Friday, January 7, 2011

Buddy Holly's First Decca Tracks-A Re-evaluation

Such a grand day and a moment to reflect on the joy of being alive. There is more to life than politics and music is one of the special "more to life" things.
A re-evaluation of Buddy Holly's "That'll Be the Day' Album

Like so many  young teens at the time I was a big fan of Buddy Holly.There was just something so appealing about his voice-perhaps it was the unique timber combined with the teenage angst lyrics. The simplicity of the chord structure-basically four chords in the key of A, which any no-talent like myself could play along with ( I learned just enough to back The Belmonts) added to the appeal.

I was therefore deeply disappointed when I heard my first playing of the Decca LP "That'll Be the Day"-must have been in 1960 after Holly's death. I Found it in Sam Goody's bin selection in New York City and couldn't believe my good fortune-a Buddy Holly album I didn't know existed and songs I had never heard before! I listened to track after track and couldn't relate what I heard to the Buddy Holly I knew, especially the perplexing "That'll be the Day" with its huge echo and plodding pace and no backing singers .

Whatever the financial truth about Holly's subsequent producer in Clovis New Mexico, Norman Petty, without his input it is clear there would have been no "Buddy Holly", certainly  not the one we came to know. The difference between the Nashville version and the Clovis version is-actually it is nothing short of miraculous-and a work of production genius.

The facts about  how Holly (and his drummer Jerry Allison who played such an important role in Holly's career) came to be recoded in Nashville, the personnel on the tracks, and other aspects are well set out on Wikipedia .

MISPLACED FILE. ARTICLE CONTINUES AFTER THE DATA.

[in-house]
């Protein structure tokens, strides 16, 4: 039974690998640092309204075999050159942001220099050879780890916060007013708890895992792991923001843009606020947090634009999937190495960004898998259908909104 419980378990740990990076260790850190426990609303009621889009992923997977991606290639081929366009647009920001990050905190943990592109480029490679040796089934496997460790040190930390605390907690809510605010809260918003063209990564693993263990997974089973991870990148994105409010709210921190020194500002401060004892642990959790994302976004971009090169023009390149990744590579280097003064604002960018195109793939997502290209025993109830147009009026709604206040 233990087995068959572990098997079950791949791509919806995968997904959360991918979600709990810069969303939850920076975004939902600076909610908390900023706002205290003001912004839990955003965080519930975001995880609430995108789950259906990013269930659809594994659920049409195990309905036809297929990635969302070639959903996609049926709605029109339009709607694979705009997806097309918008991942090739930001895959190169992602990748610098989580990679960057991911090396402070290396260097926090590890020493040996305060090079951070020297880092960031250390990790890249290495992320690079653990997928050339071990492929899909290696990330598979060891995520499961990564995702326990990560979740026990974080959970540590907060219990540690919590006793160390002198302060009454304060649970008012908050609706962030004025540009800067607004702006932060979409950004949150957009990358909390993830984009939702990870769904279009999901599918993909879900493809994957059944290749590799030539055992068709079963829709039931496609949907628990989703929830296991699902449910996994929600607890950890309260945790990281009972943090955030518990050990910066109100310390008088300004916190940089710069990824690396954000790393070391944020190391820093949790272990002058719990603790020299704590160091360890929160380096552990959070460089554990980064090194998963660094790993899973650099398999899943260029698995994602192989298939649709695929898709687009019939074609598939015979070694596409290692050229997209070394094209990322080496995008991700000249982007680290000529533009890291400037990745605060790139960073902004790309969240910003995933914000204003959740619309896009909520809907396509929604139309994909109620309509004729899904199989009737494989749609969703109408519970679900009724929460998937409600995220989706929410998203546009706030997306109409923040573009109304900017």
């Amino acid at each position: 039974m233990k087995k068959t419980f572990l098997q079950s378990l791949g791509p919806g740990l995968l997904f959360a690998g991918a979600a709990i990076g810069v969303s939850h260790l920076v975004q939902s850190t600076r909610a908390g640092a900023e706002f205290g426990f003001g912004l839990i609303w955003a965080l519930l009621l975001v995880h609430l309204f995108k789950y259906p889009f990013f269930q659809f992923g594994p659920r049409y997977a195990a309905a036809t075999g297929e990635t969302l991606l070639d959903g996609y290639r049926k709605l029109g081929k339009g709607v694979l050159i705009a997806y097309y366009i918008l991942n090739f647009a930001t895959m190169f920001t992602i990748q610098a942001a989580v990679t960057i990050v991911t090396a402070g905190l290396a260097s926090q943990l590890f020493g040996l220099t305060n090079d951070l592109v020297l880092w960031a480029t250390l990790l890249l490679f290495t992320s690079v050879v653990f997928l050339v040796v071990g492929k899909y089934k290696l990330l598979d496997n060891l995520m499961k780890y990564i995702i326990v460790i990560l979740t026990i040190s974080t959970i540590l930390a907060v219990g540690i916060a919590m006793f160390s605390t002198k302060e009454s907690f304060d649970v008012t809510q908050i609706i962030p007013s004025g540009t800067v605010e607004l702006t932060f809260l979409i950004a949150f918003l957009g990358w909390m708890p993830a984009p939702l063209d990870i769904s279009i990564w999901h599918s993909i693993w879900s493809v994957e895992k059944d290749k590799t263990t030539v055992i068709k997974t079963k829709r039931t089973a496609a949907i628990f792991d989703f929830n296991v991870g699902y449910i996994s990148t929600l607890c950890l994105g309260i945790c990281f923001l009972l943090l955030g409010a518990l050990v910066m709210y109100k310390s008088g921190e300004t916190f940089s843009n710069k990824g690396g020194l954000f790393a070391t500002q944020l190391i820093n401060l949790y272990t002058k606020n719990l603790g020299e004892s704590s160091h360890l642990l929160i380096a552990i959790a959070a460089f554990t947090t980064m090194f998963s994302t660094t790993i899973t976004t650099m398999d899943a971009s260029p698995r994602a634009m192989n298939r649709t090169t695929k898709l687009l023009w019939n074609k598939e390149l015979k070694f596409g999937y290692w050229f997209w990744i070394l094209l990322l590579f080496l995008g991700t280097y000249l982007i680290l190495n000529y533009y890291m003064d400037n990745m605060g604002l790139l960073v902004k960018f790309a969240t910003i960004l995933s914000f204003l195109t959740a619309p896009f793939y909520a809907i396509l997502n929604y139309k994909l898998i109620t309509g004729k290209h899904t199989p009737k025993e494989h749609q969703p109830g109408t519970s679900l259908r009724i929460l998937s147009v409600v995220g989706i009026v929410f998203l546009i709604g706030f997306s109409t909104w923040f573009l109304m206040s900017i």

I recently had the opportunity to hear the tracks on a compilation CD (I wish I had saved the original LP which now sells for  up to $1,000 I see !) and, perhaps with the aid of a mature ear ,and having gone well past the original disappointment,  I was able to reevaluate Holly's work as I now understood it.

Some tracks, in fact even worse than when I first heard them at which time I was such an unbiased fan I was able to mentally give them a pass, even though they were not amongst my favorites.

"You Are My  One Desire" is a terrible, plodding, overly dramatic mess.The sentimentality doesn't redeem it and the only thing of note is that since this is the first track on side one it is the first instance of the "Holly Hiccup" (on the line A..And your smile".

"Blue Days, Black Night's", which was one of the two songs released as "A" side singles is first class. Paul McCartney, another Holly fan, interviewed the composer Ben Hall, who sang part of the song in the Holly tribute DVD he produced. The song bounces along brightly, even though the subject matter is ostensibly a sad song of loss, and the lead guitar work, presumably by later Cricket's lead singer Sonny Curtis, is clear and sharp. This is one of the few tracks I liked back      in 1960, and time has made it even more enjoyable.